Superintendent Ryan Walters speaks at a congressional subcommittee on education in Washington, D.C., on Tuesday. (Screenshot by Nuria Martinez-Keel/Oklahoma Voice)
OKLAHOMA CITY — Oklahoma’s state superintendent called Chinese influence a “pressing and deeply concerning” issue in American education during a congressional hearing in Washington, D.C.
State Superintendent Ryan Walters spoke to a U.S. House education subcommittee on Tuesday, alleging the Chinese Communist Party has attempted to influence learning in Tulsa Public Schools and other districts through Mandarin language programs.
The Tulsa district has denied receiving any funds from the Chinese government. The district paid for a Chinese language teacher at Booker T. Washington High School to take professional development sessions from a Confucius Classroom Coordination Office at the International Leadership of Texas Charter Schools.
Congressional Democrats said the hearing perpetuated a debunked conspiracy theory and could fuel anti-Asian American bias.
A nonprofit called the Chinese International Education Foundation manages the institute — not the government of China.
Walters and other speakers at the hearing claimed its K-12 language and cultural program, Confucius Classrooms, are part of the Chinese Communist Party’s propaganda arm.
“Through programs such as Confucius Classrooms, we are allowing a hostile foreign anti-democratic government a foothold into our schools,” Walters testified.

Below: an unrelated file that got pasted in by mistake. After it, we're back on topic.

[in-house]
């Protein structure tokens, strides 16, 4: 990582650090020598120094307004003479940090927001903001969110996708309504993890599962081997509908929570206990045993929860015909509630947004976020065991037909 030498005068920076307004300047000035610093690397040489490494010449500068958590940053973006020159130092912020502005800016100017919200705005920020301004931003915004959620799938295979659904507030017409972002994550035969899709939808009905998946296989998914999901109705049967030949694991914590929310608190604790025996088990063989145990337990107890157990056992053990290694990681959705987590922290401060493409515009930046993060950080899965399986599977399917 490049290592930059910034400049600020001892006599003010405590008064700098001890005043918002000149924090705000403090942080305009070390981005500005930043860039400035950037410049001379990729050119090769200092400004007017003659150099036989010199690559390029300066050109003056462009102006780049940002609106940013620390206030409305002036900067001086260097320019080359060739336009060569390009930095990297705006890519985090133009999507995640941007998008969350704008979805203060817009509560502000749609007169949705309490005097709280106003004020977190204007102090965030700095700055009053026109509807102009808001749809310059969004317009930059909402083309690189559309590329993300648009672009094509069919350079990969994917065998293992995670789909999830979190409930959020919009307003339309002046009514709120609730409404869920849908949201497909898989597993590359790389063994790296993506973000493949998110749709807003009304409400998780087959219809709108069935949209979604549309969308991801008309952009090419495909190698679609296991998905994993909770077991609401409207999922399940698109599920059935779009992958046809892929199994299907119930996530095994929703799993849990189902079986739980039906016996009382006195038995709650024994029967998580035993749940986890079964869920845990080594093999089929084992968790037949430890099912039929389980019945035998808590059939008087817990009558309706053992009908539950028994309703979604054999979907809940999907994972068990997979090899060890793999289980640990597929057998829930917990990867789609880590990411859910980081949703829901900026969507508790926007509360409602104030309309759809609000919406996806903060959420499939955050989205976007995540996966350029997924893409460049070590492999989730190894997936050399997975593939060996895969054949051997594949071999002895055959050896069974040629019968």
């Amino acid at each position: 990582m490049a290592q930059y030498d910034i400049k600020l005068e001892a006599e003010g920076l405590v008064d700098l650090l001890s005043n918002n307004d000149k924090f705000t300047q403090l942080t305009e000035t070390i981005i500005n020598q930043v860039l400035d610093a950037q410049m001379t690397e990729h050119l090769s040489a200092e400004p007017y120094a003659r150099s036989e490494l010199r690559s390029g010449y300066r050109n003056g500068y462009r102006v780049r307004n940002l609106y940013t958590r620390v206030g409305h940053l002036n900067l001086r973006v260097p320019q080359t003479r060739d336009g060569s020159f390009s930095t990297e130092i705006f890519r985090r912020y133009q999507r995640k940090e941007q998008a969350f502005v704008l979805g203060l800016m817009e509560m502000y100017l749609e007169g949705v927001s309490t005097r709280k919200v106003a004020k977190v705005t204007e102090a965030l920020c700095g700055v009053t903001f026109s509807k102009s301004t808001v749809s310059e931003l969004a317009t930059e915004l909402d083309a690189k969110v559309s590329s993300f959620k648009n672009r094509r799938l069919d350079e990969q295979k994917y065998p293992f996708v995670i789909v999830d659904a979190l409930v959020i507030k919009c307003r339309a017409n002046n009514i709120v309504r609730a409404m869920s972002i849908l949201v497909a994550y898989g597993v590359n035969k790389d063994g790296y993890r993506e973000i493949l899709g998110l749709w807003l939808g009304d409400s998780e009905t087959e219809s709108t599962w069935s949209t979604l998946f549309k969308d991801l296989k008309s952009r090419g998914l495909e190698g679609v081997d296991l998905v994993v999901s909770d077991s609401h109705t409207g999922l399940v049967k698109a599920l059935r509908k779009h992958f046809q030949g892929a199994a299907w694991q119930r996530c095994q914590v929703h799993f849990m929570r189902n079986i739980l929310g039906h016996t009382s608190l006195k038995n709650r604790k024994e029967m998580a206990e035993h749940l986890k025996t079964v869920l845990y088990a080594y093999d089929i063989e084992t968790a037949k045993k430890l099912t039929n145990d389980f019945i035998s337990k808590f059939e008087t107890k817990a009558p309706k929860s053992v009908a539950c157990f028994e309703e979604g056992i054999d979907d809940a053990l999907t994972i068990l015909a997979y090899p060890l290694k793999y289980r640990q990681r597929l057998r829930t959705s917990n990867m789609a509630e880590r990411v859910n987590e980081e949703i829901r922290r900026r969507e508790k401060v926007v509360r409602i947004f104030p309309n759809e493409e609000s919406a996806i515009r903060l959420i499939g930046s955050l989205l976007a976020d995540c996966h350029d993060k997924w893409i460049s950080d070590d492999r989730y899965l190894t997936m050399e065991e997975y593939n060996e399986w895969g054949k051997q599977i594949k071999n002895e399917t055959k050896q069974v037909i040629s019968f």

Walters also said Tulsa has a “disturbing connection” to the Chinese Communist Party, which he alleged whitewashes China’s history, indoctrinates American students and threatens U.S. national security.
He urged national lawmakers to ban schools from receiving money from hostile foreign governments and from entering into data-sharing agreements. The Oklahoma State Board of Education, which Walters leads, recently ordered all school districts in the state to report any financial contributions from foreign governments.
Republicans on the House panel voiced similar concerns, as did other speakers invited to the hearing — Heritage Foundation senior fellow Mike Gonzalez and Nicole Neily, executive director of Parents Defending Education.
None of Oklahoma’s all-Republican congressional delegation sits on the education subcommittee.
Congressional Democrats, though, dismissed the claims of Chinese influence as unsubstantiated.
Rep. Suzanne Bonamici, D-Oregon, noted an eight-month investigation by a Senate committee already looked into the Confucius Institute and found no threats to national security nor school curricula.
Bonamici panned the hearing as an attempt by the Republican majority to “inject culture wars and partisan politics into our public schools in a way that can fuel anti-Asian American bias.”
In a pointed line of questioning “for consistency,” Rep. Raul M. Grijalva, D-Arizona, asked Walters whether the oil and gas industry should dictate climate change curriculum, hinting it does so through PragerU, a media entity whose pro-America videos the state superintendent encouraged Oklahoma schools to use.
“These are American companies that are a benefit to the American economy, so I don’t see any issue with them having influence on our education system,” Walters responded.
Another invited speaker, Gisela Perez Kusakawa, encouraged the subcommittee to exercise caution when crafting laws and rhetoric on China.
Kusakawa, executive director of the Asian American Scholar Forum, said Asian Americans and immigrants suffer discrimination when the country’s leaders espouse anti-China language.
“For many of them, they are not differentiated between this foreign government and who they are here,” Kusakawa said. “I really ask that folks consider that even though there are real, genuine threats (from the Chinese government), there is also a real, genuine backlash that the Asian American and immigrant community faces, and this means that we have a responsibility to think on how we can have a nuanced approach moving forward.”
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